Much of the credit here should go to the sterndrive. Steering with a rudder in reverse is sloppy whereas the sterndrive can direct the thrust and pull the boat where you want it to go. The lower unit has a power tilt for trailering. and will allow a prop to be changed in the water from the swim grid.
The sterndrive offers good overall economy with an estimated four gallons per-hour fuel consumption and cruising speed of 17 mph. That translates to about 4.25 mpg. Better rates could be obtained at slower speeds. The smallest diesel power option is rated at better than 6 mpg, which is excellent.
With the sterndrive we recorded a top speed of 19 mph with three people aboard, and I later got up to nearly 21 mph when I was alone in the boat. This was at 4,350 rpm, just over the maximum recommended speed for the Volvo. In routine cruising we discovered the hull speed to be about 7 mph with the 15×14 three-blade prop.
The Explorer ran 7 mph at 2,000 rpm and 0° running angle. That’s optimum. Increasing the power to 2,250 rpm and then to 2,500 rpm added no speed but increased the running angle to 1.75° as the boat began to plane off. The most comfortable cruising, therefore, is at 2,000 rpm. Beyond that, the boat fights drag and its own head wave all the way up to 3,000 rpm and 9 mph, then suddenly starts to plane and jumps to 15 mph at 3,500 rpm.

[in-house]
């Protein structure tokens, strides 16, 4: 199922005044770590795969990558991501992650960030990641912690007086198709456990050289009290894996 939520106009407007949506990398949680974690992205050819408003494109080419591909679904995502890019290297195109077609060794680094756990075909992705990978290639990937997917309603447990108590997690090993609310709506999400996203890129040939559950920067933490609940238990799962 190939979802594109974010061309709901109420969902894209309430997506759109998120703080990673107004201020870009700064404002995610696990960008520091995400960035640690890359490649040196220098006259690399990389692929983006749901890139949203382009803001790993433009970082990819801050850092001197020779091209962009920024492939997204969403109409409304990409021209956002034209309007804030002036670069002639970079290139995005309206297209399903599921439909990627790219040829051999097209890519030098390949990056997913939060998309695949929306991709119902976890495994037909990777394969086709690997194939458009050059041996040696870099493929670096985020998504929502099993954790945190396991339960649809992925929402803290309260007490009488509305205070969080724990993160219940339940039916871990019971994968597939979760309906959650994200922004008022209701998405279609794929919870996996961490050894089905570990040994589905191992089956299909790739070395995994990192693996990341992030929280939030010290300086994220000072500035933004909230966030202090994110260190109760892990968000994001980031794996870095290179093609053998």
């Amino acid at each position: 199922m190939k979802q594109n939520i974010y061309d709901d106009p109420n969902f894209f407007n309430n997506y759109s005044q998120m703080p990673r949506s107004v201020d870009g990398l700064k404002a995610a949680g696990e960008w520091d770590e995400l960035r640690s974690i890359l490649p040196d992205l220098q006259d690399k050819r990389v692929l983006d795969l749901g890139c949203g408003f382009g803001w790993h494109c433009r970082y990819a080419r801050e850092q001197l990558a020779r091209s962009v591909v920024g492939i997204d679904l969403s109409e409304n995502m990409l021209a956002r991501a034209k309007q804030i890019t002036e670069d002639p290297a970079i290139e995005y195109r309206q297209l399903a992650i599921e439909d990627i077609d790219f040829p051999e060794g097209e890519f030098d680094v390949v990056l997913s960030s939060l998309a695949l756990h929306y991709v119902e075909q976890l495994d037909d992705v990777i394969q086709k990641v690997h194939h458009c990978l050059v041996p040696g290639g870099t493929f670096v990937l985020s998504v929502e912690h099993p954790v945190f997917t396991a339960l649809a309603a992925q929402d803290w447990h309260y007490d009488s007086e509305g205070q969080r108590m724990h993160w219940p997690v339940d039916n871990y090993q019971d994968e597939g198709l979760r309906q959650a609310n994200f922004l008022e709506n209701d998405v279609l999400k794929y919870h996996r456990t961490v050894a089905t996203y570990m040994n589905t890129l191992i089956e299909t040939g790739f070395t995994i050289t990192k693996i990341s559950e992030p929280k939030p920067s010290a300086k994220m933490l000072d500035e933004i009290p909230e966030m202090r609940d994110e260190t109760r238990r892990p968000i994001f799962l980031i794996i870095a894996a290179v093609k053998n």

Standing at the helm and running the boat through its paces was fun and comfortable. The view is excellent in all directions, the throttle and steering easy and precise and the helm seat well placed with its footrest. The seat can be adjusted for reach or removed for more floor space, and there is ample headroom for standing operation.
The Explorer exhibits a generally leisurely performance but has enough power to get some prop blow-out and cavitation if the throttle is opened suddenly or a tight full-speed corner is attempted. It responds quickly to the helm, banking into turns at planing speeds, but presents no abrupt changes or surprises under normal circumstances.
The future for pleasure boaters seems to include an attempt to balance leisure time with continued efforts to conserve petroleum resources and fight inflation and waste. The Bayliner 2650 Explorer is the sort of boat that will meet these requirements for a great many people. and often will be their first introduction to cruising life.
Originally Published in Canadian Yachting’s July 1980 issue.
Length – 26ft 1in
Beam – 8f
Photo 1 -As the bigger powerboat builders go increasingly for the lower power and lower speed market, the Bayliner 2650 Explorer may be known as one of the earliest of the fuel efficient cruisers.
Photo 2 – N/A
Photo 3 – Keeping costs low without cutting down time on the water is going to be important. Although the standard power is a 120 Volvo gas sterndrive, the Explorer comes with a total of four optional engines, a choice that’s unusually generous.
Photo 4 – The gauges at the helm include a tach, oil pressure, fuel and volts and water temperature – with space for a depth sounder plus two small pods for additional gauges.
Photo 5 – N/A
Photo 6 – Some tidy design work on the interior has produced a stateroom under the wheelhouse port side bench, lit by its own translucent hatch. The teak and holly sole is another unexpected finishing touch in the Explorers workable layout.
Photo 7 – N/A
Photo 8 – Galley